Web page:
Public hospitals could find themselves facing a growing number of medical negligence claims if new tax reforms are introduced, the Australian Medical Association (AMA) has suggested.
The group revealed that government representatives are considering changes to tax concessions, which could make it more difficult for facilities to recruit and retain staff. AMA Vice-President Stephen Parnis believes that the best doctors may be more likely to go in search of employment at private hospitals.
"Traditionally, public hospitals have been a less attractive area of practice for doctors because private sector work generally attracts greater remuneration when compared to the salaries and conditions available to most doctors who work primarily in public hospitals," Mr Parnis noted.
Regional public hospitals could be most at risk, as the AMA warns that concessions are essential for the recruitment not only of permanent medical staff, but also locums.
Dr Parnis is among those calling for a public consultation on the issue. This will allow medical practitioners to have their say on how any changes to legislation would impact them, as well as the quality of care that is available to patients in public hospitals.
Medical negligence in the public sector
The Australian Institute of Health and Welfare (AIHW) reveals how many medical negligence claims the public sector has faced over recent years. A report titled Australia's medical indemnity claims 2012-13 shows that the number of new cases has remained steady over recent years.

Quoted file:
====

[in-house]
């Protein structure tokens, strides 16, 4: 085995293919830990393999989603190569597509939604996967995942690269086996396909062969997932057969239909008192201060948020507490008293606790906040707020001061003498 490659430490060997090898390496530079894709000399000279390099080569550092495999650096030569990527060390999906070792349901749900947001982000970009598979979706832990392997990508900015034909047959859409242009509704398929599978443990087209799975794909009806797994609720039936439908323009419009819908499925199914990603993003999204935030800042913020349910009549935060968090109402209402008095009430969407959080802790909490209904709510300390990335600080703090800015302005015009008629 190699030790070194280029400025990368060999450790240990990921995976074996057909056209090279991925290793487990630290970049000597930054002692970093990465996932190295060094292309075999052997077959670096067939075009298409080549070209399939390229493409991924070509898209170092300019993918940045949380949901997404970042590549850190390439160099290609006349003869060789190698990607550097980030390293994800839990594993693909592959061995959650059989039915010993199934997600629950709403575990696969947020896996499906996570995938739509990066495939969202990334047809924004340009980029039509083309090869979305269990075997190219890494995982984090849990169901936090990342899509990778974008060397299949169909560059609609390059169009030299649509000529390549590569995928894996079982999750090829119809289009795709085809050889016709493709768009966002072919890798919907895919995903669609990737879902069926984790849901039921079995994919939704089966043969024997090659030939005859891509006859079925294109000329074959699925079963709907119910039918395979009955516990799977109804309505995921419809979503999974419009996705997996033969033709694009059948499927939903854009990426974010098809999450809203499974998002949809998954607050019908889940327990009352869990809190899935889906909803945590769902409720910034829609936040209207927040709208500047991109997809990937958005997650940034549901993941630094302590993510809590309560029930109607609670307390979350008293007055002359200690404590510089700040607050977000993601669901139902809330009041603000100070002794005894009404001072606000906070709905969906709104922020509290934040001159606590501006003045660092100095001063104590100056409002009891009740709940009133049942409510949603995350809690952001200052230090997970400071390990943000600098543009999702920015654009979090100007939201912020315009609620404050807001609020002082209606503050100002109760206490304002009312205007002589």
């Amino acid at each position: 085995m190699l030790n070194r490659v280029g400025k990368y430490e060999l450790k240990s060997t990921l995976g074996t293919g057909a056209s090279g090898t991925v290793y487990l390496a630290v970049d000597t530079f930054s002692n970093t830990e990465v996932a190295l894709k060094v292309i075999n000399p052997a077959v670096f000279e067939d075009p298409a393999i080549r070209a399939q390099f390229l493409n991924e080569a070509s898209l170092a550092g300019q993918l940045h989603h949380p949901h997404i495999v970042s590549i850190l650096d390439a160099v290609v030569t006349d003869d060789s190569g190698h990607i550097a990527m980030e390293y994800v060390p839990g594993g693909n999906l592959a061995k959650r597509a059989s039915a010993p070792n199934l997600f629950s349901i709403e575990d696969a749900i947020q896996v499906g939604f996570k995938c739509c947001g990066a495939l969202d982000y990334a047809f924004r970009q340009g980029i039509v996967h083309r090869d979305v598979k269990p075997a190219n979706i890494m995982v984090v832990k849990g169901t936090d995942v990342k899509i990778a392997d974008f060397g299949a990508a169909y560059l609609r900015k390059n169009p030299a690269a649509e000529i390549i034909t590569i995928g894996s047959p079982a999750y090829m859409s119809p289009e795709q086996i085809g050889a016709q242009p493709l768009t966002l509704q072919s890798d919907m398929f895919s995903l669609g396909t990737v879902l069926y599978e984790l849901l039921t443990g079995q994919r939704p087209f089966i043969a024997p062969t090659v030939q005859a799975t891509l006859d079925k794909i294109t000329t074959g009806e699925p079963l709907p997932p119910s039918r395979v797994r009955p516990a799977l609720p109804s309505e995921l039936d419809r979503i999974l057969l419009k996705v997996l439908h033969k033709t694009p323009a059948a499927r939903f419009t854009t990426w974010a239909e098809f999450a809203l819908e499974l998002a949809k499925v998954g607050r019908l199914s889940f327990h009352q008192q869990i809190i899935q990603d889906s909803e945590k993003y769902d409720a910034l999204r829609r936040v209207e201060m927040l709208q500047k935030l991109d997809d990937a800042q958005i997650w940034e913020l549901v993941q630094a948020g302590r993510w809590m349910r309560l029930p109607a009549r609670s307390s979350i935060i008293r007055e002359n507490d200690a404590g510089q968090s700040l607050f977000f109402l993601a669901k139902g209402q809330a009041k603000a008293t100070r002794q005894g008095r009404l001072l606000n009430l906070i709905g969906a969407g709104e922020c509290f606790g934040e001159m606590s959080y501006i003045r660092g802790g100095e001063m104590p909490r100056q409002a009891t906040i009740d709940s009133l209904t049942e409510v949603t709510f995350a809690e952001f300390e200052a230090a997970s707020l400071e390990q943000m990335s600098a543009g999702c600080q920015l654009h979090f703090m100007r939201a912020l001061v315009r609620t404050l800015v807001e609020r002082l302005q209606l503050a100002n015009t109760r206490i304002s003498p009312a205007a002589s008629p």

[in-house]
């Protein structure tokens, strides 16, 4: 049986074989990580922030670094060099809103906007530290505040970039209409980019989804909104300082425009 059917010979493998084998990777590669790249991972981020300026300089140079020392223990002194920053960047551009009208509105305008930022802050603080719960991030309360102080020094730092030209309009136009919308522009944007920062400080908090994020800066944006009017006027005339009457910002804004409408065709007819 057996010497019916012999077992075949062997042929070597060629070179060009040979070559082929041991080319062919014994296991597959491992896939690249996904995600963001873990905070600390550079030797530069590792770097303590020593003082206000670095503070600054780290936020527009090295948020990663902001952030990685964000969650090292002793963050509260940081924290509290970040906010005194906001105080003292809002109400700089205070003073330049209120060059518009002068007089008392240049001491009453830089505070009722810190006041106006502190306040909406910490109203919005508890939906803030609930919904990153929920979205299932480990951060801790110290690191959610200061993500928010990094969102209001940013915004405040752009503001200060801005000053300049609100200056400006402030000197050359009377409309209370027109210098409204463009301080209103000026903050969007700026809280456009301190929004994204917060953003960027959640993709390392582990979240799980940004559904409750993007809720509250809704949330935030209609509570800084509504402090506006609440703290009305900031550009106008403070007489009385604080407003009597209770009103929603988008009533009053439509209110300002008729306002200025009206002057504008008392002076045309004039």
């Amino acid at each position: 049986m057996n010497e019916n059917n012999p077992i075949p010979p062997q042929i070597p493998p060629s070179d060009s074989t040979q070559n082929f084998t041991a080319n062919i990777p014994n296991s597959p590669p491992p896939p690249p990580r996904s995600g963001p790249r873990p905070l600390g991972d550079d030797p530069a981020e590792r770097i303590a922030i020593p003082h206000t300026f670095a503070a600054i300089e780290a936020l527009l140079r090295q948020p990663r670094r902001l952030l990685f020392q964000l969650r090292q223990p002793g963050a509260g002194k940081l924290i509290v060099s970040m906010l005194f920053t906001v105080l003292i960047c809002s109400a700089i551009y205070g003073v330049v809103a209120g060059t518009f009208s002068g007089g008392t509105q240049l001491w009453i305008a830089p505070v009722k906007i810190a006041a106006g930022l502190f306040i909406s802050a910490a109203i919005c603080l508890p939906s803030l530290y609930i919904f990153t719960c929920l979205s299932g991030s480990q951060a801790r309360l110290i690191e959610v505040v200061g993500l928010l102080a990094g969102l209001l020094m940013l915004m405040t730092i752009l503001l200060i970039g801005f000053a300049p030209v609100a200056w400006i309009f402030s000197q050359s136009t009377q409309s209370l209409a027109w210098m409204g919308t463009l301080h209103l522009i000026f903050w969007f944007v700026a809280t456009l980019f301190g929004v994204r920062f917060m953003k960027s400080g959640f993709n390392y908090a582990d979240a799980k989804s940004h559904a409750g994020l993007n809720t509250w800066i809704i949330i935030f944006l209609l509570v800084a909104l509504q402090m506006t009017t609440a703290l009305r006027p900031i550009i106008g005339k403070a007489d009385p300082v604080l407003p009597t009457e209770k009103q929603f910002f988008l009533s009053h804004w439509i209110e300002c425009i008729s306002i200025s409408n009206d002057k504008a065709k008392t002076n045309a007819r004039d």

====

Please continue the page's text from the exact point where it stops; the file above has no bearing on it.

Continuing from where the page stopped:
"There were about 950 new public sector claims in 2012-13," revealed AIHW spokesperson Jenny Hargreaves.
"This was fewer than in any of the previous four years, where the number of new claims ranged from 1,200 to 1,400."
Between 2008-09 and 2012-13, the AIHW acknowledged a rise in the number of less costly claims. There was a notable increase in claimants putting forward cases where they had suffered mild rather than severe harm. The amount of public sector claims closed with a settlement under $10,000 was fairly steady at around 63 per cent.
Meanwhile, the amount of new combined public and private sector claims against general practitioners stood at 23 per cent in 2012-13, down from between 28 and 32 per cent four years previously.
This illustrates that members of the public expect a high level of care no matter what type of facility they visit, which is why the public and private sectors alike need to maintain the best possible standards.